When young people use mental health services at South London and Maudsley NHS Trust as inpatients, their education isn’t interrupted or delayed.
In fact, many young people find the continuity of education at the Bethlem and Maudsley School both reassuring and normalising during what is, for many, a very significant time in their lives.
“There is routine, a school, teachers, classrooms, progression and people talking about life beyond this period in hospital, a focus on the future,” said Maarten Crommelin, Head of School.
“But with the Bethlem and Maudsley School, no educational journey is imposed on our young people — we start with their needs first and then provide a personalised education approach based on that. Each journey is different.”
“People join us at all different stages of their education and come with different abilities, different educational histories, from across the age ranges and with different needs. Young people are supported with everything from emerging literacy and numeracy to, to A Level studies and sometimes even distance learning at Open University Level.”
The school teaches young people who are inpatients or use community services at two sites, the Bethlem Royal Hospital in Bromley and at Maudsley Hospital in Denmark Hill.
While some young people join the hospital school from schools they will return to following their time at the Trust, some young people don’t yet have a school placement or have fallen out of the system. As a result, the school works closely with families, carers and community teams to support young people to reintegrate with their schools in the community following their time in hospital.
During the Covid-19 pandemic, some of these processes changed, but the school remained open and teachers adapted quickly to remote teaching.
“We were focussed on making sure we could reach all our pupils, virtually and face-to-face and have worked to support our pupils in remaining engaged with daily education, preparing for the future, building assessment evidence for last year’s interrupted GCSEs and achieving qualifications whilst in hospital” said Maarten.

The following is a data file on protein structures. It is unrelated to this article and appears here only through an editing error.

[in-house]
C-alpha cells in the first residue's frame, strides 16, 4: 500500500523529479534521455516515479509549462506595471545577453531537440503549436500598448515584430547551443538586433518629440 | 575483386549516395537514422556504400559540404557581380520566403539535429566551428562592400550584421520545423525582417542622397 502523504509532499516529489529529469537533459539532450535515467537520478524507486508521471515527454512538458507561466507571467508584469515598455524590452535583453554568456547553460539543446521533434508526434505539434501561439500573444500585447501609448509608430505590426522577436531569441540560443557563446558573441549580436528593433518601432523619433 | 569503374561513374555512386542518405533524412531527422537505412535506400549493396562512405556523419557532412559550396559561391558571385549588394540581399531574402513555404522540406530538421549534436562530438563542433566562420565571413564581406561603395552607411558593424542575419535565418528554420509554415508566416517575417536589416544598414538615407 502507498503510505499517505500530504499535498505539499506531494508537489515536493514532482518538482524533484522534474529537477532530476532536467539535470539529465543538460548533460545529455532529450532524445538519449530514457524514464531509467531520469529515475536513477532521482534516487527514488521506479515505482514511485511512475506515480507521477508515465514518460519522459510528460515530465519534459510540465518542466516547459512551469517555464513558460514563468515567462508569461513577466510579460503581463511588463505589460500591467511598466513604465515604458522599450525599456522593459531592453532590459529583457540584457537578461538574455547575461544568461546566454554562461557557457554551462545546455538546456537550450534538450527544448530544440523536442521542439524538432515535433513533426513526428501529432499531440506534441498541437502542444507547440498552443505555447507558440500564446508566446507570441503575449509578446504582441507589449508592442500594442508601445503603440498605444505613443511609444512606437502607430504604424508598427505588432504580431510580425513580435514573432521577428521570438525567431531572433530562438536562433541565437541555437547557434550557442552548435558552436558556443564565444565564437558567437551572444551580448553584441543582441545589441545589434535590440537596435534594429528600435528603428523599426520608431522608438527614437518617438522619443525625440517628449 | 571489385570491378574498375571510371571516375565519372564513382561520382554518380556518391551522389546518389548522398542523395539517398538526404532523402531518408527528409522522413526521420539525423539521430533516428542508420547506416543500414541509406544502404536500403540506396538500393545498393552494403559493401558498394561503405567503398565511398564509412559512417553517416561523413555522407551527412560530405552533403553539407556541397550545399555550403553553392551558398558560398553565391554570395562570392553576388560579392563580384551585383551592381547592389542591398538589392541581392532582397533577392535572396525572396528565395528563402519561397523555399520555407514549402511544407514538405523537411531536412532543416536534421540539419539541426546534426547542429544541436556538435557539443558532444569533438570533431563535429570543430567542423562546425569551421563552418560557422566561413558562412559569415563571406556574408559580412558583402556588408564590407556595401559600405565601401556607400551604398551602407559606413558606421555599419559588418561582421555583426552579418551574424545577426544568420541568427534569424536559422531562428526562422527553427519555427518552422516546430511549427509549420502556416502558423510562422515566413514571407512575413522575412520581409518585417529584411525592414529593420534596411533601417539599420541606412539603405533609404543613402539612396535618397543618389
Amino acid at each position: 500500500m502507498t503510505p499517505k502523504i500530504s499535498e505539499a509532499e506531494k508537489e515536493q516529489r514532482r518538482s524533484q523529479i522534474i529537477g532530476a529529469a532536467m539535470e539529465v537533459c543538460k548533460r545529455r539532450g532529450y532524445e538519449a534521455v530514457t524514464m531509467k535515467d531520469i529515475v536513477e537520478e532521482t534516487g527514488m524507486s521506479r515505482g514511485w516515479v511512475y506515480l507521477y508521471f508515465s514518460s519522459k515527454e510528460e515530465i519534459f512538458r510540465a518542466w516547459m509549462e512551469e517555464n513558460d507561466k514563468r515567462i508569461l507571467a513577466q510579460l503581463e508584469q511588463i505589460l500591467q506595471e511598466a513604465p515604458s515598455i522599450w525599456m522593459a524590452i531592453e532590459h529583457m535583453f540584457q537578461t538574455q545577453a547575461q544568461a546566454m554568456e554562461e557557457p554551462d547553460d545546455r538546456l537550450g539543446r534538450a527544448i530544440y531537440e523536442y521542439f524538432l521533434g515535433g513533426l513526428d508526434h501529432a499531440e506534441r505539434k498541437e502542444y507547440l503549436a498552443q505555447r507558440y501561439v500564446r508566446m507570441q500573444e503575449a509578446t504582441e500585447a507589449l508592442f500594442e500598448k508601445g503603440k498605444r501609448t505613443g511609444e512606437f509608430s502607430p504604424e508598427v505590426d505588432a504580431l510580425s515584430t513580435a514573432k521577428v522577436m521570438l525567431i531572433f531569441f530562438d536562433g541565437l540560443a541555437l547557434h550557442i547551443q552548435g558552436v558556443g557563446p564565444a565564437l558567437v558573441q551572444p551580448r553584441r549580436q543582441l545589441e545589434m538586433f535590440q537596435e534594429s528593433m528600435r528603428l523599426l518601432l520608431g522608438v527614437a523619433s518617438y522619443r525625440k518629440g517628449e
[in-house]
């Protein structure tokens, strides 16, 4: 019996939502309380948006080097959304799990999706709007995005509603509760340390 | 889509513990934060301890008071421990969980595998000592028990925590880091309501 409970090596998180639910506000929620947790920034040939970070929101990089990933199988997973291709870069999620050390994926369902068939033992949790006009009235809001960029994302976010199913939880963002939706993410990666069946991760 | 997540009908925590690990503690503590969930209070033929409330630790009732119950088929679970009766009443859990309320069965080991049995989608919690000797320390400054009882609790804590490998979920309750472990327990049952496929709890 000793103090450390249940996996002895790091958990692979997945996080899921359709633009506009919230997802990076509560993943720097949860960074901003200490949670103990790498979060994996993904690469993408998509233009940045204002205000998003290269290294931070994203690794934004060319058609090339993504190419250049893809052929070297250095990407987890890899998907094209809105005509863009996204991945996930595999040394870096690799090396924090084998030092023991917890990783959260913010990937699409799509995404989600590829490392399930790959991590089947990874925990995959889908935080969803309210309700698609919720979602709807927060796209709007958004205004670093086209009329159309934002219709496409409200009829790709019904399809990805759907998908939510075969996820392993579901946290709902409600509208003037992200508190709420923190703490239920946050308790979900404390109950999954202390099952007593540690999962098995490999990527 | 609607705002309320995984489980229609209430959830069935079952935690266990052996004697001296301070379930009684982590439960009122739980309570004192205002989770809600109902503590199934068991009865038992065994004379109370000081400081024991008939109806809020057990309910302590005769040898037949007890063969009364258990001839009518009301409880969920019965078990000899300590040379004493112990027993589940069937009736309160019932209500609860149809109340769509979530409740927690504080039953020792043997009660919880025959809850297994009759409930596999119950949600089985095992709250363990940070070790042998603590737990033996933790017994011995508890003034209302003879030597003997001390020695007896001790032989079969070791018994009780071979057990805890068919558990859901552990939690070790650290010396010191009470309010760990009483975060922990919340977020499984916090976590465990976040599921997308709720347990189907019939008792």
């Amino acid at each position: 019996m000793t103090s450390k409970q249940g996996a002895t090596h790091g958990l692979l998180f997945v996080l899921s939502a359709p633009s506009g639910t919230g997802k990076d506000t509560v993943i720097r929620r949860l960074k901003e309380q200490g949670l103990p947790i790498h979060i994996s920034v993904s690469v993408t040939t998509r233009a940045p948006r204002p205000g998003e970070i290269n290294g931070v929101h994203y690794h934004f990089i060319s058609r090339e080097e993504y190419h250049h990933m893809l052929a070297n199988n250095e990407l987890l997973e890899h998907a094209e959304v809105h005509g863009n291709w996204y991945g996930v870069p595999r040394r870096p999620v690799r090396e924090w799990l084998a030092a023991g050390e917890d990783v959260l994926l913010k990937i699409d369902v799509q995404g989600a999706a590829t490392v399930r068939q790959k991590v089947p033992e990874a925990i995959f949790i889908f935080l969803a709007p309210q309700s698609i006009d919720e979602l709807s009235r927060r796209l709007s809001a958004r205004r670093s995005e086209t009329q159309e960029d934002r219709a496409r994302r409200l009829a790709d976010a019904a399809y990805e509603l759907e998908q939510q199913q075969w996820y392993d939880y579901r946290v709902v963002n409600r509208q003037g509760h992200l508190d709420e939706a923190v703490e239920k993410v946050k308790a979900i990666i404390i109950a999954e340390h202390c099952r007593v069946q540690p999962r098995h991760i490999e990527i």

“We are working to equip our pupils with what they need to succeed in the next steps of their education pathways, and look forward to our day patients returning and to be able to resume seamless reintegration for pupils back to their schools in the community.”
The school, which has just received an Outstanding OFSTED inspection, also offers careers education, helps young people to identify college placements, organises school trips to the theatre and encourages young people to continue with hobbies. It is also forming partnerships in the wider community, currently working together with the City of London Sinfonia and Young Minds.
Maarten added: “We continue to work with the hospital and the teams we work with in shared working to support young people. As a school we need to be building on our third outstanding OFSTED and developing our outstanding practise further for the benefit of our learners.”
The Bethlem and Maudsley Hospital School has an exciting future. The Pears Maudsley Centre for Children and Young People, which is set to open its doors in 2023, will be the new home to the Bethlem and Maudsley Hospital School’s departments based at the Maudsley site.
“We are pleased to have worked closely with the designers and architects so the space in the new building will enrich pupils’ learning and education,” said Maarten.
The school is in a unique position to be able to support children and young people with mental health needs in the wider community and internationally at a time when children’s mental health has been highlighted as a priority.
Maarten added: “We work closely with Southwark to share our expertise and together with our partners at the Trust we’re also putting hospital education on the international stage. We have a lot to look forward to.”